This movie is not a medical drama, as it is sometimes mistakenly categorized, but rather an existential parable, focused on the paradox of spirituality found within the bonds of human condition. Within the material world, we are all crippled: bound in our spiritual pursuit by the limitations of our physical body. The illness of Christy Brown is interpreted in the film as a general metaphor, the illness of being born into the material universe. By default we are all seen by society as “morons” and “dunces”, capable of only most fundamental physical needs. Our spiritual aspirations are blocked. Human life is marred with suffering and alienation. We have very little control of our bodies and of our destinies.
But the tiny measure of control we are given, the proverbial “left foot”, the symbol of spiritual action, allows us to accomplish seemingly impossible. Christy Brown and Jim Sheridan tell us: if you truly desire to fulfill your spiritual path, to grow your soul, if every moment of your life, every bit of life energy given to you is directed at your uprising against the limitations of your body, if you crave things beyond material with all your heart, God will give you what you ask. You must pray in your mind and especially in your actions, because your actions are the prayers God will hear. You must passionately refuse to accept your limitations, like Christy Brown who, despite his disability, plays football and provokes a classic Irish barroom brawl.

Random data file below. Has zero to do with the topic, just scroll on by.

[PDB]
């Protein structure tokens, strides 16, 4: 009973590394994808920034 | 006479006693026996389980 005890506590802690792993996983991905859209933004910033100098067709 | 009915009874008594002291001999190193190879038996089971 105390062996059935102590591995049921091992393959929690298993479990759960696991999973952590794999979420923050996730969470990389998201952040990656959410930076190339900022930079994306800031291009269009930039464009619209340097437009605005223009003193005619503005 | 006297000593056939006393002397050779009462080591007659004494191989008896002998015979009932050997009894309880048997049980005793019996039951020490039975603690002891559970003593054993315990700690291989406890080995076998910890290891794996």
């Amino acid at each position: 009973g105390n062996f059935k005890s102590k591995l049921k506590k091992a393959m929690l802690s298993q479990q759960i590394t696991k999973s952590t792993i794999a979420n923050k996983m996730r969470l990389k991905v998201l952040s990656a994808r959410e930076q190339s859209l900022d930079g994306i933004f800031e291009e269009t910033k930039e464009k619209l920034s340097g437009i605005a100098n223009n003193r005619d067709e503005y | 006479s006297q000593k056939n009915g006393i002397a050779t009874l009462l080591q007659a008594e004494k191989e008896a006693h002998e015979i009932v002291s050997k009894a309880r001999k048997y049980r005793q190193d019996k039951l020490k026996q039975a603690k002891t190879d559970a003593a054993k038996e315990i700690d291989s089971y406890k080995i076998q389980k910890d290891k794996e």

If you are persistent in your inner work, you can overcome any obstacle and become a writer, a painter and a poet – or anything else you want to be. You can even accomplish the most difficult feat of all: establishing true contact with another human being; such contact constitutes the climax of Jim Sheridan’s film.